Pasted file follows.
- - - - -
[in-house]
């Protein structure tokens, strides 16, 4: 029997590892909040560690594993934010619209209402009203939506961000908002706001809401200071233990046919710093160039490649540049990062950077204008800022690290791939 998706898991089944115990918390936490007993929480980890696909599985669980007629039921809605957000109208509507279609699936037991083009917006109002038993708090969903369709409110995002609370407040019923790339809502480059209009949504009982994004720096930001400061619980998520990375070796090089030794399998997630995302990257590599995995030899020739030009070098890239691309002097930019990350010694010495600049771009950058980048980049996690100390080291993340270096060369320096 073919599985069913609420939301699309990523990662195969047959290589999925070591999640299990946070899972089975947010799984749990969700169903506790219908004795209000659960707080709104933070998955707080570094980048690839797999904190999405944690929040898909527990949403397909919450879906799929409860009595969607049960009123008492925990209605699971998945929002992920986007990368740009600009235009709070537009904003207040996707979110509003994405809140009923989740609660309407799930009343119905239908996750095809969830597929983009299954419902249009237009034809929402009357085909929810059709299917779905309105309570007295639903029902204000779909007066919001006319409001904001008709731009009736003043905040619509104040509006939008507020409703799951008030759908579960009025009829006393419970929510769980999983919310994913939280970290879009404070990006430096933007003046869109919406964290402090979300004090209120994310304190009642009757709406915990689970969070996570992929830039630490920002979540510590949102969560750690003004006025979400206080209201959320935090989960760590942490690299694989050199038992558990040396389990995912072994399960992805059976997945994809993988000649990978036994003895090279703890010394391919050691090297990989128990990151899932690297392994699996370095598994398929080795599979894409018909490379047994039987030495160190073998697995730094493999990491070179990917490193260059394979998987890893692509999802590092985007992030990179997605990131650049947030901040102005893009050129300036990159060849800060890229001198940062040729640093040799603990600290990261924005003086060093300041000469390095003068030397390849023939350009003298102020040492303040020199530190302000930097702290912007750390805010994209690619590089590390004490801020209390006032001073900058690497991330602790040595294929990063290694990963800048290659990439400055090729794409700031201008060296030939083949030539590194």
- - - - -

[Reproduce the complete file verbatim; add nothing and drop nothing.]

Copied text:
[in-house]
């Protein structure tokens, strides 16, 4: 029997590892909040560690594993934010619209209402009203939506961000908002706001809401200071233990046919710093160039490649540049990062950077204008800022690290791939 998706898991089944115990918390936490007993929480980890696909599985669980007629039921809605957000109208509507279609699936037991083009917006109002038993708090969903369709409110995002609370407040019923790339809502480059209009949504009982994004720096930001400061619980998520990375070796090089030794399998997630995302990257590599995995030899020739030009070098890239691309002097930019990350010694010495600049771009950058980048980049996690100390080291993340270096060369320096 073919599985069913609420939301699309990523990662195969047959290589999925070591999640299990946070899972089975947010799984749990969700169903506790219908004795209000659960707080709104933070998955707080570094980048690839797999904190999405944690929040898909527990949403397909919450879906799929409860009595969607049960009123008492925990209605699971998945929002992920986007990368740009600009235009709070537009904003207040996707979110509003994405809140009923989740609660309407799930009343119905239908996750095809969830597929983009299954419902249009237009034809929402009357085909929810059709299917779905309105309570007295639903029902204000779909007066919001006319409001904001008709731009009736003043905040619509104040509006939008507020409703799951008030759908579960009025009829006393419970929510769980999983919310994913939280970290879009404070990006430096933007003046869109919406964290402090979300004090209120994310304190009642009757709406915990689970969070996570992929830039630490920002979540510590949102969560750690003004006025979400206080209201959320935090989960760590942490690299694989050199038992558990040396389990995912072994399960992805059976997945994809993988000649990978036994003895090279703890010394391919050691090297990989128990990151899932690297392994699996370095598994398929080795599979894409018909490379047994039987030495160190073998697995730094493999990491070179990917490193260059394979998987890893692509999802590092985007992030990179997605990131650049947030901040102005893009050129300036990159060849800060890229001198940062040729640093040799603990600290990261924005003086060093300041000469390095003068030397390849023939350009003298102020040492303040020199530190302000930097702290912007750390805010994209690619590089590390004490801020209390006032001073900058690497991330602790040595294929990063290694990963800048290659990439400055090729794409700031201008060296030939083949030539590194």